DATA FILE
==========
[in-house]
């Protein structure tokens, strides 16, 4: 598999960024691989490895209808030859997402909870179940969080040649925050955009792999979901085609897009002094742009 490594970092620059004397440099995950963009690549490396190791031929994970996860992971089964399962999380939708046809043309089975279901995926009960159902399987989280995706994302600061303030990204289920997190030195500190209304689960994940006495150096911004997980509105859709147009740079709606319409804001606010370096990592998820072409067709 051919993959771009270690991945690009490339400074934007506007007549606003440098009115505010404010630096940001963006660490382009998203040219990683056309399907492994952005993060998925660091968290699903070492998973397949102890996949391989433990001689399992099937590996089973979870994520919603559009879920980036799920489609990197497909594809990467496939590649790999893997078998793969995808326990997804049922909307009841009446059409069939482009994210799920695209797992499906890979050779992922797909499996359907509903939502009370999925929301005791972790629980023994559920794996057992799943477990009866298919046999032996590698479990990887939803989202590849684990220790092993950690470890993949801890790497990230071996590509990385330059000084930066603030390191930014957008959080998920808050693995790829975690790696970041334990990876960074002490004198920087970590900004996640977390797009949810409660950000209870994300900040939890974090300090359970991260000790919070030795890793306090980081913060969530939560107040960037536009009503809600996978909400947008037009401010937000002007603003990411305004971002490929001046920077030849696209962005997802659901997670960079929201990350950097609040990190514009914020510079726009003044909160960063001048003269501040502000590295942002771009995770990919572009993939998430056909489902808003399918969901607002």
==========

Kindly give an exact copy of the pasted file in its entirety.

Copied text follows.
[in-house]
């Protein structure tokens, strides 16, 4: 598999960024691989490895209808030859997402909870179940969080040649925050955009792999979901085609897009002094742009 490594970092620059004397440099995950963009690549490396190791031929994970996860992971089964399962999380939708046809043309089975279901995926009960159902399987989280995706994302600061303030990204289920997190030195500190209304689960994940006495150096911004997980509105859709147009740079709606319409804001606010370096990592998820072409067709 051919993959771009270690991945690009490339400074934007506007007549606003440098009115505010404010630096940001963006660490382009998203040219990683056309399907492994952005993060998925660091968290699903070492998973397949102890996949391989433990001689399992099937590996089973979870994520919603559009879920980036799920489609990197497909594809990467496939590649790999893997078998793969995808326990997804049922909307009841009446059409069939482009994210799920695209797992499906890979050779992922797909499996359907509903939502009370999925929301005791972790629980023994559920794996057992799943477990009866298919046999032996590698479990990887939803989202590849684990220790092993950690470890993949801890790497990230071996590509990385330059000084930066603030390191930014957008959080998920808050693995790829975690790696970041334990990876960074002490004198920087970590900004996640977390797009949810409660950000209870994300900040939890974090300090359970991260000790919070030795890793306090980081913060969530939560107040960037536009009503809600996978909400947008037009401010937000002007603003990411305004971002490929001046920077030849696209962005997802659901997670960079929201990350950097609040990190514009914020510079726009003044909160960063001048003269501040502000590295942002771009995770990919572009993939998430056909489902808003399918969901607002």